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Department of Transportation
A cabinet-level Department of Transportation was first established by an act of Congress and signed into law by President Lyndon B. Johnson on October 15, 1966. Alan S. Boyd, the department's first secretary, took office on January 16, 1967. The department's first official day of operation was April 1, 1967.
The mission of the Department of Transportation, a cabinet-level executive department of the U.S. government, is to develop and coordinate policies that provide an efficient and economical national transportation system, with due regard for need, the environment and national defense. It is the primary agency in the federal government with the responsibility for shaping and administering policies and programs to protect and enhance the safety, adequacy and efficiency of the transportation system and services.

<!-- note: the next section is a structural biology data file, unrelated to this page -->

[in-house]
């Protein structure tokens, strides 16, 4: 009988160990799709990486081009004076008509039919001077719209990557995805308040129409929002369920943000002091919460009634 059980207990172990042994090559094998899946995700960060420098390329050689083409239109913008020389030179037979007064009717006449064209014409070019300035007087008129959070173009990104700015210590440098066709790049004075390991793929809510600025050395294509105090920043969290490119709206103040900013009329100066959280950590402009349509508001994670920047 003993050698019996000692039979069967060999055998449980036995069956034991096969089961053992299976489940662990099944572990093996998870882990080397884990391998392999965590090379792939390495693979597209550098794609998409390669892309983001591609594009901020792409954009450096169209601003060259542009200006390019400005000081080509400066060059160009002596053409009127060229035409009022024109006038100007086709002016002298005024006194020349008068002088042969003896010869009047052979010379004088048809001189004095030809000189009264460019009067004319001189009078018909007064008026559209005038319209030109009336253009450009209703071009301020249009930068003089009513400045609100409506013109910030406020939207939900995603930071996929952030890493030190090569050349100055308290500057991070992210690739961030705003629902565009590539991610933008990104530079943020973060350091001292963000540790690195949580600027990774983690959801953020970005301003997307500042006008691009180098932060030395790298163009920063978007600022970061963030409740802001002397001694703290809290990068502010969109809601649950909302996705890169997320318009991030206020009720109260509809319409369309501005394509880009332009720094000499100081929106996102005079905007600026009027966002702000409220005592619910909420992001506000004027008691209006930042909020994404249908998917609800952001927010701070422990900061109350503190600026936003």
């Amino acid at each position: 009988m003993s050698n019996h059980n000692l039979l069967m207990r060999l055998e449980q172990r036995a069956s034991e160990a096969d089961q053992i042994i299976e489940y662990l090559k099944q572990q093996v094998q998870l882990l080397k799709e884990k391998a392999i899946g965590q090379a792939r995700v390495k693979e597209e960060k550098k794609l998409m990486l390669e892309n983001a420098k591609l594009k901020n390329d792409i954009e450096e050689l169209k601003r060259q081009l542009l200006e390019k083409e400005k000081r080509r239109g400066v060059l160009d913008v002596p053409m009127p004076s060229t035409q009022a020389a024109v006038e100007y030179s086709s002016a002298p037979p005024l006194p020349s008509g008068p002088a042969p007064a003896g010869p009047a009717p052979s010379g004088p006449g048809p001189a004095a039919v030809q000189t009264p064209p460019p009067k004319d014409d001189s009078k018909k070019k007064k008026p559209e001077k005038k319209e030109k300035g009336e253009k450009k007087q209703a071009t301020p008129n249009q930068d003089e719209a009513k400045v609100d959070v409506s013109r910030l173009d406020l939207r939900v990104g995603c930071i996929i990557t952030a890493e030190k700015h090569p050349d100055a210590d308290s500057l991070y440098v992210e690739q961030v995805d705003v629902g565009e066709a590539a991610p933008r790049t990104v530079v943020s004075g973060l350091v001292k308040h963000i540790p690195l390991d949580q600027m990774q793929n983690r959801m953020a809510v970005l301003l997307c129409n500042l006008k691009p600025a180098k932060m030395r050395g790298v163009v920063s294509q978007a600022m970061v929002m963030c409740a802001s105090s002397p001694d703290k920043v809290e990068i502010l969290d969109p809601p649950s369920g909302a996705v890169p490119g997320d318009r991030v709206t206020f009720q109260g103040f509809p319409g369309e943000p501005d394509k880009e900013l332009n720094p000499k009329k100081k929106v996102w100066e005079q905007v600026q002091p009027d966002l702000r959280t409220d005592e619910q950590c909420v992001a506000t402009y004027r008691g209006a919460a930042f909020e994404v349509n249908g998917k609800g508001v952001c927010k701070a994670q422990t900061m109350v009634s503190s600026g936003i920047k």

There are 11 administrations within the Department of Transportation:
- The Federal Aviation Administration (FAA)
- The Federal Highway Administration (FHA)
- The Federal Motor Carrier Safety Administration (FMCSA)
- The Federal Railroad Administration (FRA)
- The National Highway Traffic Safety Administration (NHTSA)
- The Federal Transit Administration (FTA)
- The Maritime Administration (MA)
- The Saint Lawrence Seaway Development Corporation (SLSDC)
- The Research and Innovative Technologies Administration (RITA)
- The Pipeline and Hazardous Materials Safety Administration (PHMSA)
- The Surface Transportation Board (STB)
The Transportation Security Agency and United States Coast Guard were transferred from the DOT to the Department of Homeland Security under the Homeland Security Act of 2002.